As a label market supplier, Jetrion doesn't express print cost in terms of 8½ × 11-inch or A4 pages. Skelley says with label metrics, inkjet can be 50 percent less expensive than EP at low to medium coverage.
Agfa's Dekeukelaere concurs that with no click charges, inkjet users pay for what their machines actually consume. But he further observes that the EP deal gets better as the percentage of page coverage increases, since everything is absorbed by the all-inclusive cost of the click.
As for inkjet on its own terms, Broadhurst says that Océ and its rivals are all fairly close when it comes to cost per page. He estimates that the cost of an inkjet page is about one-third of an EP printed page.
Schiller says that HP uses a pricing scheme that helps its inkjet customers predict and analyze their ink consumption, adding that because this model doesn't include a mileage charge in the form of clicks, it results in a smaller total cost of ownership (TCO).
InfoPrint Solutions' Promis says both technologies' costs are tied to total coverage and many other variables. In general, says Promis, inkjet is less expensive on a per-page basis in longer runs, while EP has the edge in start-and-stop shorter runs.
Tom Leibrandt, product manager for POD solutions at Screen, maintains the average cost per page with the Screen Truepress Jet520 is less than that of an EP system. “Since the cost per page is dependent on the ink usage on the page rather than a cost per page [determined] by the manufacturer, the customer can amortize his equipment, maintenance, and labor costs in any way that best suits his business model,” says Leibrandt.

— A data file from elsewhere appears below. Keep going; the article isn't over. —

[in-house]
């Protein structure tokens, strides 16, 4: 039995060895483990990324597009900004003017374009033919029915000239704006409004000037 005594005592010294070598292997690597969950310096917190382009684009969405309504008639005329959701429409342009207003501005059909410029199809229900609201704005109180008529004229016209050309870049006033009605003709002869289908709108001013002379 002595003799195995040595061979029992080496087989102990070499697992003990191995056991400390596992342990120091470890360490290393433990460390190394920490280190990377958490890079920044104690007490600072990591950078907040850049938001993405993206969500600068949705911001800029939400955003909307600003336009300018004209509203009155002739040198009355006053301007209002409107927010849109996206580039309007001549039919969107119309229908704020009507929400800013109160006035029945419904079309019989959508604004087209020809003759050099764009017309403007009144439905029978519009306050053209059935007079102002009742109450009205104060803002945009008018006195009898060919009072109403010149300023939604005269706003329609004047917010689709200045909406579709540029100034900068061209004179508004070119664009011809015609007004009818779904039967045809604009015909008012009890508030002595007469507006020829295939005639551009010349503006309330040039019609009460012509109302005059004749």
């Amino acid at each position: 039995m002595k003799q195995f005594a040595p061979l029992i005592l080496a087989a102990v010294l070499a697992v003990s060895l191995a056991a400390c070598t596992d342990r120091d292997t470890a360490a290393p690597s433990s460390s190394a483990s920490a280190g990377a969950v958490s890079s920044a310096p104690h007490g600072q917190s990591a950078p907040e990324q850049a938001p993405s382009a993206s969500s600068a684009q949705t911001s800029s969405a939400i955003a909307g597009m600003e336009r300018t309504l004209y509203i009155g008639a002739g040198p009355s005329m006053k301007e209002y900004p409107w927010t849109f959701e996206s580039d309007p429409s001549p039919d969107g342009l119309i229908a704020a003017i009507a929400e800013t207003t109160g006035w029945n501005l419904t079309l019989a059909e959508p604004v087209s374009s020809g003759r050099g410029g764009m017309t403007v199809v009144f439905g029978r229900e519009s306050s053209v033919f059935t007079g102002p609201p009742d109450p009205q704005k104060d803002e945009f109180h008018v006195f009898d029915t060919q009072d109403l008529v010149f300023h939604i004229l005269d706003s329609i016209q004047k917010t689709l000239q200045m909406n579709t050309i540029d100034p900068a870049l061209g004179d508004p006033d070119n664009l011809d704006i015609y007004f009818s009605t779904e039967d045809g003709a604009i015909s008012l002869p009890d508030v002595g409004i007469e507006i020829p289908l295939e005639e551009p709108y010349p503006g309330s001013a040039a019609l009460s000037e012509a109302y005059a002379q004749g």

Kane says the Fujifilm JetPress 720 won't carry a click charge. He also hints at a kind of running economy typically associated with offset: “We don't have a detailed pricing model yet, but because of the speed and the format's ability to run more up on a sheet, the cost per piece will decline.”
Xeikon's Ring counters that reliable cost-per-page comparisons are difficult to make. Rather than a click-charge approach, Xeikon uses a “pay-as-you-go” model. Just as inkjet system users pay only for fluid used, Xeikon's customers pay only for toner consumed. At 40 to 50 percent area coverage, says Ring, the cost per print on a Xeikon press can be as little as $.01 to $.02. This roughly corresponds with an estimate by Mark Hanley, president of IT Strategies, that an A4 color page with 30 percent coverage on one side can be printed electrophotographically for about $.02. The same page might cost $.01 to print on a continuous inkjet press, says Hanley, but at a lower level of quality.
PrintCom's Bill Lamparter cautions against using click charges as the sole basis of comparison. “It's not necessarily written in stone that inkjet won't have click charges,” says the consultant. Lamparter further observes that EP equipment sometimes is sold without click charges and, when click charges are applied, they aren't always all-inclusive.